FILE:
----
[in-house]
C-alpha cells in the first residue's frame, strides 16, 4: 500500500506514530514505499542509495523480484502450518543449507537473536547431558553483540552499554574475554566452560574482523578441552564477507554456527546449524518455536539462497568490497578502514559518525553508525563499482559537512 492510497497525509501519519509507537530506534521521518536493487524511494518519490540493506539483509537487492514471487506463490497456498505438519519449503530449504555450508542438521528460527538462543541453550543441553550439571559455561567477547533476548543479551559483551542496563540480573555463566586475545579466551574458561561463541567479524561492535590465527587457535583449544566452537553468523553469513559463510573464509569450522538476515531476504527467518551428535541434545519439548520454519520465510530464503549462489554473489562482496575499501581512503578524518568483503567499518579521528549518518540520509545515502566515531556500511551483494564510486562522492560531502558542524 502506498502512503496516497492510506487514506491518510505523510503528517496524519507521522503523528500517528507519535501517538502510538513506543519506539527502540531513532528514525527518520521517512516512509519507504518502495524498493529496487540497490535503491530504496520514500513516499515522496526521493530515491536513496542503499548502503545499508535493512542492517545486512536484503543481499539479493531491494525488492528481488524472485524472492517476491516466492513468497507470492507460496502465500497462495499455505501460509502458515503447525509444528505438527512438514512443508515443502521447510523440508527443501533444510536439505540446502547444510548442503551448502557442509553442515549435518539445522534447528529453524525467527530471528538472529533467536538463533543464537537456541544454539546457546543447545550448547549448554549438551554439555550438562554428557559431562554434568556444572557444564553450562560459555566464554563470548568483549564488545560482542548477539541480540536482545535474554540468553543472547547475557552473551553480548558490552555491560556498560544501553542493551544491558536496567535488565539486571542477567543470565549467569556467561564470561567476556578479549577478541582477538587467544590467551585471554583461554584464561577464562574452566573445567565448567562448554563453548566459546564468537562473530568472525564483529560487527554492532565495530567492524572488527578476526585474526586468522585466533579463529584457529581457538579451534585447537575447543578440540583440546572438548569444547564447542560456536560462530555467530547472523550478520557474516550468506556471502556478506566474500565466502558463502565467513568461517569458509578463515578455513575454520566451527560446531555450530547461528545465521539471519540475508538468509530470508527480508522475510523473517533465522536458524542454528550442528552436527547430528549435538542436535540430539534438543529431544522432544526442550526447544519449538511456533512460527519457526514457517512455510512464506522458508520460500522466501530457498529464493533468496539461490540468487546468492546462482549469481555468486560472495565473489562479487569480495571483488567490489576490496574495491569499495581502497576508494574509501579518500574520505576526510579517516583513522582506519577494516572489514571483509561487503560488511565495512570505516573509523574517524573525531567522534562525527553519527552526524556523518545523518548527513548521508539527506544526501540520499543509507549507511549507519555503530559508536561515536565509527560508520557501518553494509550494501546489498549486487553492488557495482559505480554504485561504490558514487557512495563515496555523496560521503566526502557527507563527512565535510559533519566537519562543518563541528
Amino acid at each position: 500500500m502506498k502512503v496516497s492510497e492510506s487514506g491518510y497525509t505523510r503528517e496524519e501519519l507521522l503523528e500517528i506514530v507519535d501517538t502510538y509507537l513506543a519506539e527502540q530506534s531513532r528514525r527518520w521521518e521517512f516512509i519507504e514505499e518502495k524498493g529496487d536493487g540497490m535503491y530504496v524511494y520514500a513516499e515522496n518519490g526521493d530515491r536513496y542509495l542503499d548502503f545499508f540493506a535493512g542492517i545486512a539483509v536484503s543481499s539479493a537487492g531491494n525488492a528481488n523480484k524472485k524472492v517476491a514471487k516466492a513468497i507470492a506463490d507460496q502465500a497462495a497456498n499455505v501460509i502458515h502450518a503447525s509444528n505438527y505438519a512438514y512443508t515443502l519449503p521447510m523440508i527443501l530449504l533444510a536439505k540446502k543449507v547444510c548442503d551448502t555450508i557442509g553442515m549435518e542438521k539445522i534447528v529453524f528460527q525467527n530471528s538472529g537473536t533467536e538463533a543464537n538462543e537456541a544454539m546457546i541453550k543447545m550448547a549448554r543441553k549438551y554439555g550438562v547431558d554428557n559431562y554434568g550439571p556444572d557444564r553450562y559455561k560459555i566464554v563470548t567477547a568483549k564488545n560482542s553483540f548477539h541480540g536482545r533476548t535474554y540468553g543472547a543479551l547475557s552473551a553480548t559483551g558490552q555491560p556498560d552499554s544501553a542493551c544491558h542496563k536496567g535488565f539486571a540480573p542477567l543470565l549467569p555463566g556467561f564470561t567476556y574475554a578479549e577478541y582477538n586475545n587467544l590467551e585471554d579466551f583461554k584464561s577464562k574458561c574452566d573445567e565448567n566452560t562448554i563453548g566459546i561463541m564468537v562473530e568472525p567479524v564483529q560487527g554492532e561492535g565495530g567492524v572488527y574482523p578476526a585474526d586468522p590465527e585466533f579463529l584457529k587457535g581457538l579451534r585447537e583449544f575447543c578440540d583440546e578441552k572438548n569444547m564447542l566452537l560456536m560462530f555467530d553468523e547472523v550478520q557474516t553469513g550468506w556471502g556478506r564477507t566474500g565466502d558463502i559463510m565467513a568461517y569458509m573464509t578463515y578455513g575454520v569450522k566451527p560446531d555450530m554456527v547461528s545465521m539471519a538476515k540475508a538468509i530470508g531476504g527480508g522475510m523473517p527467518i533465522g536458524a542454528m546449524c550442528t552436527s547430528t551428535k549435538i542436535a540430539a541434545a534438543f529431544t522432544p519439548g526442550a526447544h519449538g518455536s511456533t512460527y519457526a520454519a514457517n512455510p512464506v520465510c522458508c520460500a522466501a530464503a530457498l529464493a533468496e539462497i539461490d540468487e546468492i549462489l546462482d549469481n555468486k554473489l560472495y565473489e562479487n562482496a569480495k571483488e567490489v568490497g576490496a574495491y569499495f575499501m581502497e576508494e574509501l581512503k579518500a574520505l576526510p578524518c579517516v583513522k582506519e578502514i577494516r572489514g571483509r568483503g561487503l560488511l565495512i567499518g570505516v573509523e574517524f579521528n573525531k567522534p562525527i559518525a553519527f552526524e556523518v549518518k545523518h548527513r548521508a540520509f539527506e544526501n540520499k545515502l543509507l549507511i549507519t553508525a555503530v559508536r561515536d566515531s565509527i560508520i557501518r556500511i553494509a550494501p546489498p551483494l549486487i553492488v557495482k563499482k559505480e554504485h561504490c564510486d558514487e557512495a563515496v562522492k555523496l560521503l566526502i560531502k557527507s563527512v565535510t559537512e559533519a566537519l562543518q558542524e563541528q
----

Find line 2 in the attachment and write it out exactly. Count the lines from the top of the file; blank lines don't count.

C-alpha cells in the first residue's frame, strides 16, 4: 500500500506514530514505499542509495523480484502450518543449507537473536547431558553483540552499554574475554566452560574482523578441552564477507554456527546449524518455536539462497568490497578502514559518525553508525563499482559537512 492510497497525509501519519509507537530506534521521518536493487524511494518519490540493506539483509537487492514471487506463490497456498505438519519449503530449504555450508542438521528460527538462543541453550543441553550439571559455561567477547533476548543479551559483551542496563540480573555463566586475545579466551574458561561463541567479524561492535590465527587457535583449544566452537553468523553469513559463510573464509569450522538476515531476504527467518551428535541434545519439548520454519520465510530464503549462489554473489562482496575499501581512503578524518568483503567499518579521528549518518540520509545515502566515531556500511551483494564510486562522492560531502558542524 502506498502512503496516497492510506487514506491518510505523510503528517496524519507521522503523528500517528507519535501517538502510538513506543519506539527502540531513532528514525527518520521517512516512509519507504518502495524498493529496487540497490535503491530504496520514500513516499515522496526521493530515491536513496542503499548502503545499508535493512542492517545486512536484503543481499539479493531491494525488492528481488524472485524472492517476491516466492513468497507470492507460496502465500497462495499455505501460509502458515503447525509444528505438527512438514512443508515443502521447510523440508527443501533444510536439505540446502547444510548442503551448502557442509553442515549435518539445522534447528529453524525467527530471528538472529533467536538463533543464537537456541544454539546457546543447545550448547549448554549438551554439555550438562554428557559431562554434568556444572557444564553450562560459555566464554563470548568483549564488545560482542548477539541480540536482545535474554540468553543472547547475557552473551553480548558490552555491560556498560544501553542493551544491558536496567535488565539486571542477567543470565549467569556467561564470561567476556578479549577478541582477538587467544590467551585471554583461554584464561577464562574452566573445567565448567562448554563453548566459546564468537562473530568472525564483529560487527554492532565495530567492524572488527578476526585474526586468522585466533579463529584457529581457538579451534585447537575447543578440540583440546572438548569444547564447542560456536560462530555467530547472523550478520557474516550468506556471502556478506566474500565466502558463502565467513568461517569458509578463515578455513575454520566451527560446531555450530547461528545465521539471519540475508538468509530470508527480508522475510523473517533465522536458524542454528550442528552436527547430528549435538542436535540430539534438543529431544522432544526442550526447544519449538511456533512460527519457526514457517512455510512464506522458508520460500522466501530457498529464493533468496539461490540468487546468492546462482549469481555468486560472495565473489562479487569480495571483488567490489576490496574495491569499495581502497576508494574509501579518500574520505576526510579517516583513522582506519577494516572489514571483509561487503560488511565495512570505516573509523574517524573525531567522534562525527553519527552526524556523518545523518548527513548521508539527506544526501540520499543509507549507511549507519555503530559508536561515536565509527560508520557501518553494509550494501546489498549486487553492488557495482559505480554504485561504490558514487557512495563515496555523496560521503566526502557527507563527512565535510559533519566537519562543518563541528